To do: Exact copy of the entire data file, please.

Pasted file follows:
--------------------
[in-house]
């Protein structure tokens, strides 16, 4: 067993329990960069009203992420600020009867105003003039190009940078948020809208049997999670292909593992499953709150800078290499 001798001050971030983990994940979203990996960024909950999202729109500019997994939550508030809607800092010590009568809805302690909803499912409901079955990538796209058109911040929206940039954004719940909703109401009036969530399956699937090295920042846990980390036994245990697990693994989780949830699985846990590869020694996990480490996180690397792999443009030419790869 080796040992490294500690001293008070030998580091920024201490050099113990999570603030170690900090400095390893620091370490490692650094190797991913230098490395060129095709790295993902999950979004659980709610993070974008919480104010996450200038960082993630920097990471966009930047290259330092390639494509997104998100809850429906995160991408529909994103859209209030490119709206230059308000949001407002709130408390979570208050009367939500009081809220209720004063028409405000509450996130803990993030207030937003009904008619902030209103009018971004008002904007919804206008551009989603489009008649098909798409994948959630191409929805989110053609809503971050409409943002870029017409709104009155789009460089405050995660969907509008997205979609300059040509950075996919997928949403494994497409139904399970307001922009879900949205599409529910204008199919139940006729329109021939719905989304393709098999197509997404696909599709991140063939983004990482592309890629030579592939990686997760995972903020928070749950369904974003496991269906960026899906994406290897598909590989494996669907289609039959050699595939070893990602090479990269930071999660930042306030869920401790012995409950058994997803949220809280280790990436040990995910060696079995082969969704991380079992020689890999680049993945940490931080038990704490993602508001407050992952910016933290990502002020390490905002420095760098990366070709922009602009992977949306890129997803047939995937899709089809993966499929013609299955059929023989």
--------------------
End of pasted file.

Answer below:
[in-house]
């Protein structure tokens, strides 16, 4: 067993329990960069009203992420600020009867105003003039190009940078948020809208049997999670292909593992499953709150800078290499 001798001050971030983990994940979203990996960024909950999202729109500019997994939550508030809607800092010590009568809805302690909803499912409901079955990538796209058109911040929206940039954004719940909703109401009036969530399956699937090295920042846990980390036994245990697990693994989780949830699985846990590869020694996990480490996180690397792999443009030419790869 080796040992490294500690001293008070030998580091920024201490050099113990999570603030170690900090400095390893620091370490490692650094190797991913230098490395060129095709790295993902999950979004659980709610993070974008919480104010996450200038960082993630920097990471966009930047290259330092390639494509997104998100809850429906995160991408529909994103859209209030490119709206230059308000949001407002709130408390979570208050009367939500009081809220209720004063028409405000509450996130803990993030207030937003009904008619902030209103009018971004008002904007919804206008551009989603489009008649098909798409994948959630191409929805989110053609809503971050409409943002870029017409709104009155789009460089405050995660969907509008997205979609300059040509950075996919997928949403494994497409139904399970307001922009879900949205599409529910204008199919139940006729329109021939719905989304393709098999197509997404696909599709991140063939983004990482592309890629030579592939990686997760995972903020928070749950369904974003496991269906960026899906994406290897598909590989494996669907289609039959050699595939070893990602090479990269930071999660930042306030869920401790012995409950058994997803949220809280280790990436040990995910060696079995082969969704991380079992020689890999680049993945940490931080038990704490993602508001407050992952910016933290990502002020390490905002420095760098990366070709922009602009992977949306890129997803047939995937899709089809993966499929013609299955059929023989």